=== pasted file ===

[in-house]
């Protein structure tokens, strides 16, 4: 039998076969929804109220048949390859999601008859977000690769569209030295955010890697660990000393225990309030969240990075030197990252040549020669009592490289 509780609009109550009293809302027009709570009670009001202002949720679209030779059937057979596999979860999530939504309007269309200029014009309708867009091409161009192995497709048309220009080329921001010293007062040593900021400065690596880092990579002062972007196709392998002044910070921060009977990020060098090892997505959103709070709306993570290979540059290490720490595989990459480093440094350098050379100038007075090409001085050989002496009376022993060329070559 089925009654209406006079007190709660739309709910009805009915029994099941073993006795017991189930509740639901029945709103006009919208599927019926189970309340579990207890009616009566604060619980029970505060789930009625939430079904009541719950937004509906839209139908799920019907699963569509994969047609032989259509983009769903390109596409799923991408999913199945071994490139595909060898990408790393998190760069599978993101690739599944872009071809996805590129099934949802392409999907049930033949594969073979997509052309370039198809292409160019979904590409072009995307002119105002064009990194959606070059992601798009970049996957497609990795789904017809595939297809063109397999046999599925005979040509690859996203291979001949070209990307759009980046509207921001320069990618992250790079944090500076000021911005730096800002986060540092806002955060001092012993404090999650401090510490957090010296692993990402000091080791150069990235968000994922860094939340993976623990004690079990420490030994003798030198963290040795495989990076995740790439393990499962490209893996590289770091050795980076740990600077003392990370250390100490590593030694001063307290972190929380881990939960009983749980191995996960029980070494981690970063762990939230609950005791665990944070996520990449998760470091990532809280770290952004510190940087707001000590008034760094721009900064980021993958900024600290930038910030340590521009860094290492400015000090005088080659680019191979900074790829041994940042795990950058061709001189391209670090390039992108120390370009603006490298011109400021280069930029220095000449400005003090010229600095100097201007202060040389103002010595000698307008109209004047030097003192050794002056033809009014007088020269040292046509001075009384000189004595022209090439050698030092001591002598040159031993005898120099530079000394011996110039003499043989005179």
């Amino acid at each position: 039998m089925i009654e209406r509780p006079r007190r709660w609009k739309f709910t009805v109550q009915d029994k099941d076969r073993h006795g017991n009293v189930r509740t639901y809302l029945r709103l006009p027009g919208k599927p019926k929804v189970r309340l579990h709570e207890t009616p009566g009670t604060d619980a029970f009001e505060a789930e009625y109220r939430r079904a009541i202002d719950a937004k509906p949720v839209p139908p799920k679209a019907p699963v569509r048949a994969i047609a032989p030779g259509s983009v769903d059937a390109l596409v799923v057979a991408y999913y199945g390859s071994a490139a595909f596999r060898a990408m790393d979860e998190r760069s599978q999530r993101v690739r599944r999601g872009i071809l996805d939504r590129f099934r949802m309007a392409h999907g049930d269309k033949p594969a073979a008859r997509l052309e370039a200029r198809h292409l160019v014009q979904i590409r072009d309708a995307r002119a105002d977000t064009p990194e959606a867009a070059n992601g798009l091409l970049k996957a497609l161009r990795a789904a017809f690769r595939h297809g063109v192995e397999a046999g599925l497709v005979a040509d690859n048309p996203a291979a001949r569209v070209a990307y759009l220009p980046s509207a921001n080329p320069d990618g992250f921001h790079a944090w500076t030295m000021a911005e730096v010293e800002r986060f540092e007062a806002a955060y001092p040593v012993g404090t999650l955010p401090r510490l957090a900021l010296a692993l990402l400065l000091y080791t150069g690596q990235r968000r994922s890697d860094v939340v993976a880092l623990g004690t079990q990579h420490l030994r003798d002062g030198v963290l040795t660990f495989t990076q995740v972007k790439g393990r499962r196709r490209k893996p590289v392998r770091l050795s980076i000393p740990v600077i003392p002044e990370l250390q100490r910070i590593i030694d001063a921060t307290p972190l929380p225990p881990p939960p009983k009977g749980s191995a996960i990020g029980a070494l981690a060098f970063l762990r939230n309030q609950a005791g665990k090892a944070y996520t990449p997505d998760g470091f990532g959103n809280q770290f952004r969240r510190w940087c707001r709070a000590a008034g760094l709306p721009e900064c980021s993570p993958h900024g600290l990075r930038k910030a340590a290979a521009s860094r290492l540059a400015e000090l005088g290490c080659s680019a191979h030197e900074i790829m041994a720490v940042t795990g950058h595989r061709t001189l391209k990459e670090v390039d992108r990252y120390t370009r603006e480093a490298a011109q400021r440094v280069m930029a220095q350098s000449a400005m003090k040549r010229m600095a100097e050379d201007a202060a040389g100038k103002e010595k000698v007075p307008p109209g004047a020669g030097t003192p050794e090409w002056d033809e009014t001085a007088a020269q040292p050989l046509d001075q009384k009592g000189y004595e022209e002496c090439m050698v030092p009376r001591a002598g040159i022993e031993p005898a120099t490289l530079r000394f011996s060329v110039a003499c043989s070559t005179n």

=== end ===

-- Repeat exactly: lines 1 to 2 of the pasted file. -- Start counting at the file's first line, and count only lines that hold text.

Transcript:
[in-house]
């Protein structure tokens, strides 16, 4: 039998076969929804109220048949390859999601008859977000690769569209030295955010890697660990000393225990309030969240990075030197990252040549020669009592490289 509780609009109550009293809302027009709570009670009001202002949720679209030779059937057979596999979860999530939504309007269309200029014009309708867009091409161009192995497709048309220009080329921001010293007062040593900021400065690596880092990579002062972007196709392998002044910070921060009977990020060098090892997505959103709070709306993570290979540059290490720490595989990459480093440094350098050379100038007075090409001085050989002496009376022993060329070559 089925009654209406006079007190709660739309709910009805009915029994099941073993006795017991189930509740639901029945709103006009919208599927019926189970309340579990207890009616009566604060619980029970505060789930009625939430079904009541719950937004509906839209139908799920019907699963569509994969047609032989259509983009769903390109596409799923991408999913199945071994490139595909060898990408790393998190760069599978993101690739599944872009071809996805590129099934949802392409999907049930033949594969073979997509052309370039198809292409160019979904590409072009995307002119105002064009990194959606070059992601798009970049996957497609990795789904017809595939297809063109397999046999599925005979040509690859996203291979001949070209990307759009980046509207921001320069990618992250790079944090500076000021911005730096800002986060540092806002955060001092012993404090999650401090510490957090010296692993990402000091080791150069990235968000994922860094939340993976623990004690079990420490030994003798030198963290040795495989990076995740790439393990499962490209893996590289770091050795980076740990600077003392990370250390100490590593030694001063307290972190929380881990939960009983749980191995996960029980070494981690970063762990939230609950005791665990944070996520990449998760470091990532809280770290952004510190940087707001000590008034760094721009900064980021993958900024600290930038910030340590521009860094290492400015000090005088080659680019191979900074790829041994940042795990950058061709001189391209670090390039992108120390370009603006490298011109400021280069930029220095000449400005003090010229600095100097201007202060040389103002010595000698307008109209004047030097003192050794002056033809009014007088020269040292046509001075009384000189004595022209090439050698030092001591002598040159031993005898120099530079000394011996110039003499043989005179």